Reviews: Book Reviews

UXmatters has published 24 articles on the topic Book Reviews.

Top 3 Trending Articles on Book Reviews

  1. The Top 5 Books About Form Design

    Good Questions

    Asking and answering users' questions

    A column by Caroline Jarrett
    December 20, 2010

    It’s December, and we’re coming up to the gift-giving season. In case you want to put something professionally relevant on your wish list—or, perhaps more realistically, in case you haven’t yet spent your 2010 book-buying budget—I’m going to devote this column to books. Specifically, books on form design.

    I admit that I am coauthor of one of them, but I’m going to try to be as objective as possible. If you’re a forms geek, you’ll want all of them. Not a forms geek? Read on, and I’ll try to help you pick out the ones that are most relevant to you. Read More

  2. Book Review: User Story Mapping

    April 10, 2017

    User Story Mapping CoverAuthor: Jeff Patton, with Peter Economy

    Publisher: O’Reilly Media

    Publication date: September 2014

    Formats: Paperback, ebook, and Safari Books Online. 324 pages in print.

    Print ISBN: 978-1-4919-0490-9 and 10:1-4919-0490-9

    Ebook ISBN: 978-1-4919-0485-5 and 10:1-4919-0485-2

    List Price: Paperback, $34.99; ebook, $29.99


    If you are or soon will be working in an agile development environment, User Story Mapping: Discover the Whole Story, Build the Right Product, by Jeff Patton is a must read for you. This book details story-mapping techniques and explains why they are important for teams that create products to meet user needs. According to Patton, user story mapping is not about creating set of written requirements, but a way of thinking. Telling stories through words and pictures builds understanding and helps solve problems for organizations, customers, and users.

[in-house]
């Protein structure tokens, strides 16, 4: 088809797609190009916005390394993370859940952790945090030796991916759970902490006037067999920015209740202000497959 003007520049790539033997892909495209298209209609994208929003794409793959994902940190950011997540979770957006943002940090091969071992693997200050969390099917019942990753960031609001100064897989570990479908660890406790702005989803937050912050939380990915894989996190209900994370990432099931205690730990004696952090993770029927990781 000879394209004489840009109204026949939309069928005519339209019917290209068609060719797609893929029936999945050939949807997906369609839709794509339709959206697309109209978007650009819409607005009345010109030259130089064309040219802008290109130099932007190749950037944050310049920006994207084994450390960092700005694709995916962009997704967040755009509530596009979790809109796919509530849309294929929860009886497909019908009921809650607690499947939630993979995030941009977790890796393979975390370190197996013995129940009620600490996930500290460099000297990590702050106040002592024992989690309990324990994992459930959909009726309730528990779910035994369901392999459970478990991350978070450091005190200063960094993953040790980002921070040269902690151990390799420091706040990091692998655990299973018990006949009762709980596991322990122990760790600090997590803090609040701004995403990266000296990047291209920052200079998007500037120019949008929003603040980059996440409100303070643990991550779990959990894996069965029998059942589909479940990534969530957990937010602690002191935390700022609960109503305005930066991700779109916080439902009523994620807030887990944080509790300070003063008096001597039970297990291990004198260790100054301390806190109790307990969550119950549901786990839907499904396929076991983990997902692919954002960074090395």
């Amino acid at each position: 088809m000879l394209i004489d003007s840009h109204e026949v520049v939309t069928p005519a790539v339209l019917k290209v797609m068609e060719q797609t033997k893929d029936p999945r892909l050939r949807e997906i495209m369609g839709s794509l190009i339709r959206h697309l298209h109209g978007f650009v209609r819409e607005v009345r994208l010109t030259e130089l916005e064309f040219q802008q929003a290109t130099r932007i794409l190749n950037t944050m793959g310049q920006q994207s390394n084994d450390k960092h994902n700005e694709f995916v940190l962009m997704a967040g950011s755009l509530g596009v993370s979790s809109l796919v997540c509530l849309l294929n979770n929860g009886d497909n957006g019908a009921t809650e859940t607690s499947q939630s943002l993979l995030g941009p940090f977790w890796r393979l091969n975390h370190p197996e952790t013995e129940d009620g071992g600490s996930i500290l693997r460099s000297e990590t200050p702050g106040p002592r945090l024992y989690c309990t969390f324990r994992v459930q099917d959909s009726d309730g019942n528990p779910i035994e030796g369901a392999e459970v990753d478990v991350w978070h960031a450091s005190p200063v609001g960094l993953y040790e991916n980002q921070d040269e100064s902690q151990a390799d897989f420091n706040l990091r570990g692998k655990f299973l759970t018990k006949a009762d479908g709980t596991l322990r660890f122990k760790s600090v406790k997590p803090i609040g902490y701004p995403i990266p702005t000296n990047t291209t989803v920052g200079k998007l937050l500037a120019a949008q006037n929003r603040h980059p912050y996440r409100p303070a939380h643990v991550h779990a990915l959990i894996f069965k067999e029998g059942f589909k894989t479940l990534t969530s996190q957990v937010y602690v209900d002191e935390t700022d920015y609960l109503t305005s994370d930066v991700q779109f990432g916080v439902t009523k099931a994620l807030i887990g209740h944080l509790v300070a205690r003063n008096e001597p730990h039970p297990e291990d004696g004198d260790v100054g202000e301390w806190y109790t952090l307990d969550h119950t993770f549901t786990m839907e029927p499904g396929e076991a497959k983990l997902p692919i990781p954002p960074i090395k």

The most important job we have is to focus on the outcome and the impact of the products we are creating. Taking a slightly philosophical view of the importance of project outcomes, Patton writes, “The truth is, your job is to change the world.” Read More

  3. Book Review: UX for Beginners: A Crash Course in 100 Short Lessons

    Innovating UX Practice

    Inspirations from software engineering

    A column by Peter Hornsby
    February 22, 2016

    UX for Beginners CoverEvery so often, I’m asked if I can recommend a book on learning User Experience, and I generally struggle to find an appropriate answer. It’s not that there aren’t any good books out there. It’s more that learning User Experience—as with most things—is something better done through practice, working on something that is as close to a real problem as possible. (Sure, no one wants to mess up on a big corporate project in the name of personal development. But frankly, if you’re the person trying to make things better, and you can persuade people to let you do it, all power to you.)

    If I were able to go back to being my younger self, one of the pieces of advice I’d give myself—in addition to buy Apple stock and round glasses really don’t suit you—would be to read less and do more. While reading to learn a new skill is good, reading in the absence of simultaneous, practical learning activities to put what you’ve read into practice is pretty much wasted effort. At its worst, reading gives the illusion of progress because the reader vicariously shares the author’s successes. Read More

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